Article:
Grok: the Idea
It's been a month since I posted an entry in this ongoing series, but I got positive feedback and the story is not over yet, so here's a new entry! I hope you enjoy it!
Lost at CERN
In the summer of 2006 I went to the EuroPython conference, which that year was held in CERN, Switzerland. There was to be a Zope sprint ahead of the conference, so I came a few days earlier.
I got there in the evening. The next morning I tried to look for likely Python programmers. Normally this is not a difficult task: programming geeks tend to have a special look about them. But at CERN this doesn't work: many people at CERN look like they could be a programmer, and many of them of course are, but they were not there for EuroPython.
I got slightly lost in the complex, and was given directions by some gentlemen. They could've been janitors or Nobel prize winners, I will never know. CERN is a special place.
I finally concluded I had planned things a bit wrong, and had arrived at CERN one day earlier than everybody else. So I had a day to kill.
I remember the weather was gloriously sunny and warm. I was hanging out in the cafetaria for a while. I started thinking about my experiences with the new Zope, and its frustrations, and what it would take to turn it into a web framework without these frustrations. A web framework that I would like to use myself and would hopefully also be a bit less intimidating to beginners. Zope was starting to have a problem attracting new people -- the old Zope was out of date, and the new Zope was too intimidating.
The Idea of Grok
I decided to call this new framework Grok, as one has to give things a name. Grok is a term originally from Stranger in a Strange Land, a science fiction novel by Robert Heinlein, and is supposed to be a martian verb for "to understand/to become one with/to drink in". From there the word had made it into programming jargon.
Ruby on Rails had made popular the idea of "convention over configuration"; if you just use some conventions (naming, placing in modules, etc) for the entities in your system, the framework will know what they are without you having to explicitly and verbosely having to tell it. Since the new Zope had a problem with verbose configuration, I figured we could apply convention over configuration to make things more succinct.
In Grok you can use base classes (grok.View, grok.Model, etc) to signal what type of class you're definining, and the system will deduce from that how to register them with the Zope configuration system. Just base classes by themselves aren't enough though -- many configuration actions need parameters. We solved this with Grok directives.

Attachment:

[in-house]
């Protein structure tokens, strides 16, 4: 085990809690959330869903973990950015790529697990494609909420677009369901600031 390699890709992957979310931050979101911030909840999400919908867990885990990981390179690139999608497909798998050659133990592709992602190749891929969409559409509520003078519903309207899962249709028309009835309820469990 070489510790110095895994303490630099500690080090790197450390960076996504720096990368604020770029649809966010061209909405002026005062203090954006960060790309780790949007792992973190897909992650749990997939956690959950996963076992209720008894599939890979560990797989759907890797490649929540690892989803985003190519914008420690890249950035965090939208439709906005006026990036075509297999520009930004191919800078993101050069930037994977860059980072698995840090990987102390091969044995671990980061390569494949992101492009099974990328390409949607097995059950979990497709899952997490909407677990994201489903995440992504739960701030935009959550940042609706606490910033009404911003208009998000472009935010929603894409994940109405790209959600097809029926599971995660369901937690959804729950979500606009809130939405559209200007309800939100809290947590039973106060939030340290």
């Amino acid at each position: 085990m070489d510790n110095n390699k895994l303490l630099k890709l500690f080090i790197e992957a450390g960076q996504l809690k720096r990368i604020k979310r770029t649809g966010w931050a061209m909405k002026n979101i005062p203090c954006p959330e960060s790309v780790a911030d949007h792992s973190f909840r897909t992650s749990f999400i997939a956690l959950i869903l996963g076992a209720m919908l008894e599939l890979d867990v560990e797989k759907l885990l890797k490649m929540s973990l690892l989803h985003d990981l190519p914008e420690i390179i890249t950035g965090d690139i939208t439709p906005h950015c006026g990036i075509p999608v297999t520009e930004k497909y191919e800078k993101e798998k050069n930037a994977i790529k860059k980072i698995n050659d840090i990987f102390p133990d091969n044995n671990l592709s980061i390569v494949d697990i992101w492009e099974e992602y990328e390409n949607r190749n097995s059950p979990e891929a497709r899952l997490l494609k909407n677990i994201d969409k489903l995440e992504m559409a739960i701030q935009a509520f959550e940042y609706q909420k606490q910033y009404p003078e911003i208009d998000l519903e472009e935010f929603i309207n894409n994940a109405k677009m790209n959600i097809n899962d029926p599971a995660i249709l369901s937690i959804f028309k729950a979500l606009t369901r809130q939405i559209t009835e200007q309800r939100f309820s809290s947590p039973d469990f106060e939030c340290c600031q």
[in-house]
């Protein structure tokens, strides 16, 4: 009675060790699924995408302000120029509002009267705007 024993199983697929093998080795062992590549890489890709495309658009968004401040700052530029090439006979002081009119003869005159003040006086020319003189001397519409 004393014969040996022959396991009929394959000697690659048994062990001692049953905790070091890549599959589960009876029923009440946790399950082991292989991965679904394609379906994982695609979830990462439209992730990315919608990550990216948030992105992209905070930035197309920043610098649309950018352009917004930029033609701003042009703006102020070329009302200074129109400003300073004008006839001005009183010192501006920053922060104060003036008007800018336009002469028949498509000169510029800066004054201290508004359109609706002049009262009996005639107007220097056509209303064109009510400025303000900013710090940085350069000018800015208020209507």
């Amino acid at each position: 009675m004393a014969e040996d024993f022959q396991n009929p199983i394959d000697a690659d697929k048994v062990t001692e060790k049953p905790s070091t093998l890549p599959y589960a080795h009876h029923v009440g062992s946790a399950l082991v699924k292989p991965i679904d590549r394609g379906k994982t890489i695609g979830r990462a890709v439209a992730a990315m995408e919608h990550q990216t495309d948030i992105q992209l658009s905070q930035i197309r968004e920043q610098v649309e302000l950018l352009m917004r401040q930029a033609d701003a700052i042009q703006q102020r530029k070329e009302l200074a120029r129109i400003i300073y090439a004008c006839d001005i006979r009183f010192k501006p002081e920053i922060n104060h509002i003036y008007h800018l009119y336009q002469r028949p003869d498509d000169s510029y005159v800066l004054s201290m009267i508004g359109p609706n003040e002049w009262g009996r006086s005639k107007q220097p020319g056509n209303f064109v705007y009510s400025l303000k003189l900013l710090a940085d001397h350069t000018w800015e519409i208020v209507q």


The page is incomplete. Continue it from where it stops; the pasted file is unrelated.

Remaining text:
For an example of a directive, You could associate a view with a model using the grok.context() directive. Grok directives are special calls you could make inside your class definition, like this:
class MyView(grok.View): grok.context(MyModel)
grok.context would magically apply to the class it is called in, in this case MyView, and set some information on it. These days we'd use a class decorator for this instead, but Python didn't have those yet then.
So far not much convention over configuration was going on. What I had done was found a way to integrate configuration information directly into Python classes so that you wouldn't have to maintain separate XML files anymore for configuration. Convention over configuration came in because you could leave out grok.context and it would then automatically associate the view with a model that happened to be defined in the same module.
It turned out later that convention over configuration in Grok was not as important as I had thought it was then. Some of the magic, even created very deliberately and layered over a worked-out configuration system, intimidated people and sometimes (though rarely) lead to unexpected behavior. The reduction of verbosity by doing configuration in Python near the code being configured was the main win; reducing that configuration further was less important.
When the other sprinters arrived at CERN, I explained some of these ideas to them and received some useful feedback. But it all remained just an idea.
After the Python conference, I was lucky enough to get to see the first web server (the web having been invented at CERN), and the Large Hadron Collider, which, they told us, was going to collide hadrons Real Soon Now.
This blog entry is a part of a series on Zope and my involvement with it. Previous. Next.
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